Opinion
Terry McAuliffe, former chairman of the Democratic National Committee and also the former chairman of the Hillary Clinton for President committee, waves at the 2008 Democratic National Convention in Denver, Colo., Aug. 26, 2008. (REUTERS/Chris Wattie) Terry McAuliffe, former chairman of the Democratic National Committee and also the former chairman of the Hillary Clinton for President committee, waves at the 2008 Democratic National Convention in Denver, Colo., Aug. 26, 2008. (REUTERS/Chris Wattie)  

The Forecast On McAuliffe’s Revived Climate Commission

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Patrick Michaels
Director, The Cato Institute's Center for the Study of Science
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      Patrick Michaels

      Patrick J. Michaels is Senior Fellow in Environmental Studies at the Cato Institute and editor of Climate Coup: Global Warming’s Invasion of Our Government and Our Lives, forthcoming in April.

Finally there are dreaded changes in sea level. The sinking of Tidewater Virginia is as responsible for sea level rise as is global temperature change. There’s no climate commission that can stop that.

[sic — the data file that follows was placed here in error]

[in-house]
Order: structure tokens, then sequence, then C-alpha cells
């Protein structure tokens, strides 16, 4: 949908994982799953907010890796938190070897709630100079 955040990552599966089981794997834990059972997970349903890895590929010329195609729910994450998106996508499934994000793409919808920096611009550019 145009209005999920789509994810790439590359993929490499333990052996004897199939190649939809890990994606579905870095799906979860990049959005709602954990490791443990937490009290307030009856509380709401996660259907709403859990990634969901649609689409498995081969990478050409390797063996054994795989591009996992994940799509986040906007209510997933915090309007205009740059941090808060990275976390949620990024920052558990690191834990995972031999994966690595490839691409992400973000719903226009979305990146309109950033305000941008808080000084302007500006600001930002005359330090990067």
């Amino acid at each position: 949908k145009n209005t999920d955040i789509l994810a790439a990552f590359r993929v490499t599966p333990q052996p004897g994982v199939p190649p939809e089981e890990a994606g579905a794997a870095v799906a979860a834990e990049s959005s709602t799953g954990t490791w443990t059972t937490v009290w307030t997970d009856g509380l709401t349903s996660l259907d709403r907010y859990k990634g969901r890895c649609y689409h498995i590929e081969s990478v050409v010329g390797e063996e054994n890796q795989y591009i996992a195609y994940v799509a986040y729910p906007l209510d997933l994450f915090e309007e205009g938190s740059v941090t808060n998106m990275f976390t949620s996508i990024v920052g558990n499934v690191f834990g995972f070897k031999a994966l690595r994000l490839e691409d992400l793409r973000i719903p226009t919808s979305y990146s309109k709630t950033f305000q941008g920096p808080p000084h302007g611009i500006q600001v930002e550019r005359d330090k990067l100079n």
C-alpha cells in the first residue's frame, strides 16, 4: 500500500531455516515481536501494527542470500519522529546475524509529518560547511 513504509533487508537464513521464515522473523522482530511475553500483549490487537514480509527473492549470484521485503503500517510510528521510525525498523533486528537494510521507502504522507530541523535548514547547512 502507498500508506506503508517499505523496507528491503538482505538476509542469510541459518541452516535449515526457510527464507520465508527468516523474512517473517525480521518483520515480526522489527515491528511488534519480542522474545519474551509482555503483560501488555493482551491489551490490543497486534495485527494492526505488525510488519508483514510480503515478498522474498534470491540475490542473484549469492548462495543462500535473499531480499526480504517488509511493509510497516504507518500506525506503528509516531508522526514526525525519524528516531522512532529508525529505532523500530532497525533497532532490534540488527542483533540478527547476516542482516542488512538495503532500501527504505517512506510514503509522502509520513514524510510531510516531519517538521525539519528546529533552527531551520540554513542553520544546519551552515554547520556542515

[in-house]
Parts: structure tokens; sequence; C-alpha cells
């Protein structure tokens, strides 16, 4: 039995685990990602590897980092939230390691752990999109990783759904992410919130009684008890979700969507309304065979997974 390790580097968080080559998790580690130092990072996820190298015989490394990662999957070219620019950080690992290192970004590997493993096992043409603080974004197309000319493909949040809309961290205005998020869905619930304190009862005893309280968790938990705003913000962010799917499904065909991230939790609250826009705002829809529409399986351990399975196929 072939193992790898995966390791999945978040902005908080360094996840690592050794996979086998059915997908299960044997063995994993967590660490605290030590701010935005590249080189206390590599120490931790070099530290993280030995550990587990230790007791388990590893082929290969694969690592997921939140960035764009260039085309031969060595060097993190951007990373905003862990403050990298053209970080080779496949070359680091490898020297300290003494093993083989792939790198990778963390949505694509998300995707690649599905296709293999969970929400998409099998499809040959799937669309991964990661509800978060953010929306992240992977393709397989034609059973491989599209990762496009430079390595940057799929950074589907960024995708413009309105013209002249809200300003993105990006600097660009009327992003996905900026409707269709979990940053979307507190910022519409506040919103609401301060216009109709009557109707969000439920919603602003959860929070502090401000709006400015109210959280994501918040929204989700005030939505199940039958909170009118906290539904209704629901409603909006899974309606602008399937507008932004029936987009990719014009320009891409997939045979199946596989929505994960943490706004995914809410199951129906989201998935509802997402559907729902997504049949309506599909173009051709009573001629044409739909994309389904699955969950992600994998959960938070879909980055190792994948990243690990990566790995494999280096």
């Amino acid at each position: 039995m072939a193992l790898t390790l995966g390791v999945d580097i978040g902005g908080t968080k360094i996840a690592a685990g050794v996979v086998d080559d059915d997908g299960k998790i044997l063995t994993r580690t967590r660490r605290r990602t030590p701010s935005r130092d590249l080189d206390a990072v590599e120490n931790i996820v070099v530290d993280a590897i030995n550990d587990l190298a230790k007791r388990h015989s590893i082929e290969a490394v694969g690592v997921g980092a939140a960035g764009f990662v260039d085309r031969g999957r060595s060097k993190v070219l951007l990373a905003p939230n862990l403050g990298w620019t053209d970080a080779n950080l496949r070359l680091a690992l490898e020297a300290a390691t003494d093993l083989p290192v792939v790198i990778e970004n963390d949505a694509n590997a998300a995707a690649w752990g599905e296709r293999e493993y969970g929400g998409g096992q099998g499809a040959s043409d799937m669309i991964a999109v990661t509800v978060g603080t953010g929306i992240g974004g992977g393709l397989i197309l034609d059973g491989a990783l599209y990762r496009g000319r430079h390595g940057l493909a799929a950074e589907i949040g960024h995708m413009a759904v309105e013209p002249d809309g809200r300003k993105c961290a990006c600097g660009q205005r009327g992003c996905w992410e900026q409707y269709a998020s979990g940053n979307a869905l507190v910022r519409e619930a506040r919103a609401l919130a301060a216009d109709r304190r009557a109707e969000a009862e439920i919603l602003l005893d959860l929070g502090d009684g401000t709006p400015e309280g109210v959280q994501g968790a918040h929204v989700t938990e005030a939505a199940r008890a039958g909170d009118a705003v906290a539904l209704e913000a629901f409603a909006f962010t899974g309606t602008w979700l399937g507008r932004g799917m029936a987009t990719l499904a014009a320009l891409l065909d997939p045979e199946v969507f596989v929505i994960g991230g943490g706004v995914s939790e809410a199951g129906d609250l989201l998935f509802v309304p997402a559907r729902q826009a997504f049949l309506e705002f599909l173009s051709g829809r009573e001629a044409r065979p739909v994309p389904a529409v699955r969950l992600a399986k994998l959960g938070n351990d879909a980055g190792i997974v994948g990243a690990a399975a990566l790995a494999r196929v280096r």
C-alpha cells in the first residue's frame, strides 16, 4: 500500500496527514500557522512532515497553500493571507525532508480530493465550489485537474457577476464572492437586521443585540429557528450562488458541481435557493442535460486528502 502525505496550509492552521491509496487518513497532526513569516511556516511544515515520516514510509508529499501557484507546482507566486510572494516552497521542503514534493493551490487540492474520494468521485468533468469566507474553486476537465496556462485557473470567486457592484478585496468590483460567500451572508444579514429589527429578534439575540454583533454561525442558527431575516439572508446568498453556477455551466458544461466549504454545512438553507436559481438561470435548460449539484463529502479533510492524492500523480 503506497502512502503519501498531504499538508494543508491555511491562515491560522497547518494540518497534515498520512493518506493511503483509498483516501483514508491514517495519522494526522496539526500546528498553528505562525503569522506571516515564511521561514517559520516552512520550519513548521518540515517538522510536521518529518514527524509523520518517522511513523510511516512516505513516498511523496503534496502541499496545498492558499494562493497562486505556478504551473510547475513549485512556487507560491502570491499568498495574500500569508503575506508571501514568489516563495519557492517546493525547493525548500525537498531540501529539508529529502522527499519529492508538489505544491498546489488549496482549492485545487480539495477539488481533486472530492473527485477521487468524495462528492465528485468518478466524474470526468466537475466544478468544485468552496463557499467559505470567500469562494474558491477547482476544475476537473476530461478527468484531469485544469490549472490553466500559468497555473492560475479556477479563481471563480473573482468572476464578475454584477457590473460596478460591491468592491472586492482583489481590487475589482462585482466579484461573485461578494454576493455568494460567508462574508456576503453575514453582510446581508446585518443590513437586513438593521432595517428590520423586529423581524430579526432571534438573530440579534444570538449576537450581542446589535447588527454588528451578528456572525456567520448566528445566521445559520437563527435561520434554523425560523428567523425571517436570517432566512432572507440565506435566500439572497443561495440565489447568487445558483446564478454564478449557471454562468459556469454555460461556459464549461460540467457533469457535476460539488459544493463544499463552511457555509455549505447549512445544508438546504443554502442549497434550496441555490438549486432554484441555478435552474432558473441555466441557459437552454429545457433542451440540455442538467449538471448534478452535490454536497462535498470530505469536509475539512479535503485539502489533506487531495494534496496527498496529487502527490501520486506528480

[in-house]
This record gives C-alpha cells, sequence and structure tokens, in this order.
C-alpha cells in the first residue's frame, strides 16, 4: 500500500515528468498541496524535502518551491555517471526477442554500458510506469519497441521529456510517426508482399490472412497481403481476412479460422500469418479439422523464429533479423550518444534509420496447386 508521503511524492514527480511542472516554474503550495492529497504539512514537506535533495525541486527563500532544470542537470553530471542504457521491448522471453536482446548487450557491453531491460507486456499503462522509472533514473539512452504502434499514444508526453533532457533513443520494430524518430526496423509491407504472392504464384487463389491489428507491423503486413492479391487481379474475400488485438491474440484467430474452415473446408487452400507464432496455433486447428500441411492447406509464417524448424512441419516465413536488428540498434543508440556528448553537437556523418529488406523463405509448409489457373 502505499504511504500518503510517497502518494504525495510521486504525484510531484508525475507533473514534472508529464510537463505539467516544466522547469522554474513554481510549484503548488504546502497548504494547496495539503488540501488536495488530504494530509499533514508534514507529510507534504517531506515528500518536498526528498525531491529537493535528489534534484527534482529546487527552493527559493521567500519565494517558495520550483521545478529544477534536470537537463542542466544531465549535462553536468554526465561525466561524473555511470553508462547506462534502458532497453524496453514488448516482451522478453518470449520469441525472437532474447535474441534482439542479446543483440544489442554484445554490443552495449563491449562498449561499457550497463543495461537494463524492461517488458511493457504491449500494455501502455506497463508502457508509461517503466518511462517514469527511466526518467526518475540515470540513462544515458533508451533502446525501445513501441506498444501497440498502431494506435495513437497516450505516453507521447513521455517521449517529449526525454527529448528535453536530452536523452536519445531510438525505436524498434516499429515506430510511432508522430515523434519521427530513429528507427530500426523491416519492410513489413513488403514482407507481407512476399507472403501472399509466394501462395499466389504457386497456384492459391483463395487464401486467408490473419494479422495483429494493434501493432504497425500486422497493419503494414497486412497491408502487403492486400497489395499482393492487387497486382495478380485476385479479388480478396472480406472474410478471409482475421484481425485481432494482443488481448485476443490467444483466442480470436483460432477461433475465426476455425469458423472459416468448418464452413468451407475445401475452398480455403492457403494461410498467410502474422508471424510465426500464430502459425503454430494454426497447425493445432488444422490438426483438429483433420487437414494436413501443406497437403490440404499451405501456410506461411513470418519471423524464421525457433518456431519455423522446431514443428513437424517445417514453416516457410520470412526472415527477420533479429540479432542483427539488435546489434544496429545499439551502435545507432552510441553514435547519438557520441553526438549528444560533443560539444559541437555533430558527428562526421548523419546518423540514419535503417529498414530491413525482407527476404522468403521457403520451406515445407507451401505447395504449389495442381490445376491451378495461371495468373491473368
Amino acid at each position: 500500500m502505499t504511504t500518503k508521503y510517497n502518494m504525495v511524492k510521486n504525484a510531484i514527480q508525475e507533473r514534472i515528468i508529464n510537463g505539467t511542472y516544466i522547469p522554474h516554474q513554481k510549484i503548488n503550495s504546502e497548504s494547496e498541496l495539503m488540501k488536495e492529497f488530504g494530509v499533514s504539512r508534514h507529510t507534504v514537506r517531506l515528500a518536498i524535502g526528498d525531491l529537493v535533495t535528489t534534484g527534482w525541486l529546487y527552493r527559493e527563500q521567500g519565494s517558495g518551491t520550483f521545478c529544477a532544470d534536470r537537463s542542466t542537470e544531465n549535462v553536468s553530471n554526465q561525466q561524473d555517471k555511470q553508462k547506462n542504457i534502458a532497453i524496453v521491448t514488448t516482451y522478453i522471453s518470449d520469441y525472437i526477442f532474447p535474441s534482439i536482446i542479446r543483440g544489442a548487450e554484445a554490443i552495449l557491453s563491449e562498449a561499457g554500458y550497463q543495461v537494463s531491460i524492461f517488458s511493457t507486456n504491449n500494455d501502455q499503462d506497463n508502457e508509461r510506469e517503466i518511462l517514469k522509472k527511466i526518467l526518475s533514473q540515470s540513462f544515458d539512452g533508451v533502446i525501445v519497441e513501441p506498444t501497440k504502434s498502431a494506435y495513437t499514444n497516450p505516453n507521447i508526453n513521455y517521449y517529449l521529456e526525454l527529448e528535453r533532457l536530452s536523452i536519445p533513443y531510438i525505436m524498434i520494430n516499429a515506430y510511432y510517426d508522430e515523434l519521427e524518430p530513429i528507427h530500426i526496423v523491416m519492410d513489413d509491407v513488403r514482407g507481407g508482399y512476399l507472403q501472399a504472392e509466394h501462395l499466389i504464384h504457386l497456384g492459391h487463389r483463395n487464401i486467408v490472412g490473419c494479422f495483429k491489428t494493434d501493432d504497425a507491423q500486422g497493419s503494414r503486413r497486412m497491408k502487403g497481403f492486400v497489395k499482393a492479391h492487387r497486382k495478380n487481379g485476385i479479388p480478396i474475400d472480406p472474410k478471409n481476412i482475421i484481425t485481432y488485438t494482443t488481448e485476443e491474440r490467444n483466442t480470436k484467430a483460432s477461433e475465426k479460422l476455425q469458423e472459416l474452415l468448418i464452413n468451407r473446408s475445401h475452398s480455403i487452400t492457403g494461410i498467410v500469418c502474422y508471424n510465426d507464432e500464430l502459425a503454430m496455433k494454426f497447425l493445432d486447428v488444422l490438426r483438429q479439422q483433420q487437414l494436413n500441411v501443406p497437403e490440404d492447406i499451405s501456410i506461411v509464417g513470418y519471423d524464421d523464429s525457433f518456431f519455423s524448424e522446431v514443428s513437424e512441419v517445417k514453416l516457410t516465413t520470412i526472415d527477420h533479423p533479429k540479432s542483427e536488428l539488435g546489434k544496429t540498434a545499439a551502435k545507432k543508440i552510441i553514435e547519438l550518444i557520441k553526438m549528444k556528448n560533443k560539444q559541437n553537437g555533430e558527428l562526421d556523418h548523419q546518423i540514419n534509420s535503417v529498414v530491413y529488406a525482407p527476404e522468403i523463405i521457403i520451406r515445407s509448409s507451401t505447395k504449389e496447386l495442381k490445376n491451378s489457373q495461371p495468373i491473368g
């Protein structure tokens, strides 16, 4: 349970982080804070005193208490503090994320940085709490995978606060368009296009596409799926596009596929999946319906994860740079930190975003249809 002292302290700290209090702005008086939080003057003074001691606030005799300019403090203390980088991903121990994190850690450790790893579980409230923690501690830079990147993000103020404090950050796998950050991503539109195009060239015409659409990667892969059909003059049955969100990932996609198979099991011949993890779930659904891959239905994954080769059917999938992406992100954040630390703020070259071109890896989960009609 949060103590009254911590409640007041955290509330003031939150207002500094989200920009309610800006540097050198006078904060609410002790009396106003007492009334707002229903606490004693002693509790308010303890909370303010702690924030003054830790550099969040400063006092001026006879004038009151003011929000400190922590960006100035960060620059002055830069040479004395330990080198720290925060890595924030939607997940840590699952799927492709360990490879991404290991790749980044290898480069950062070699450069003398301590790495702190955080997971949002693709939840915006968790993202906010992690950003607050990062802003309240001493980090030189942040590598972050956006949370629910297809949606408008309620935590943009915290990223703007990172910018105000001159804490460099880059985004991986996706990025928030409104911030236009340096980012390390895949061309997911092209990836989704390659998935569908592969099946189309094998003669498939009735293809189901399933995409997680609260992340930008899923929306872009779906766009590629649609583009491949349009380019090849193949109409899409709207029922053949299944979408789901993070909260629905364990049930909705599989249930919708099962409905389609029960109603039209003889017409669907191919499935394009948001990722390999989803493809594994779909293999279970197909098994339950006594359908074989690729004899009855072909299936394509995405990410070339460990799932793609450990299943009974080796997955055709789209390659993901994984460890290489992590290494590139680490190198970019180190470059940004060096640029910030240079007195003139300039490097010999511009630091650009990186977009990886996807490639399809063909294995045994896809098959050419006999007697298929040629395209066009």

But there are adaptations that can happen — like not building back into areas that get naturally inundated by strong or large hurricanes, unless the homeowner assumes 100 percent of the cost of flood insurance. Today, the public picks up over half the cost. As a consequence, pretty much every home that went down in Virginia’s last big storm — 2003’s Hurricane Isabel — has been rebuilt, and will be knocked down again by the next whopper.

If the climate commission will come down hard on subsidizing vacation homes in flood-prone regions, they will actually accomplish something. But there is simply nothing the commission can recommend that will do anything about global temperature or sea-level rise.

Patrick J. Michaels is Director of the Center for the Study of Science at the Cato Institute and was Virginia State Climatologist from 1980 through 2007.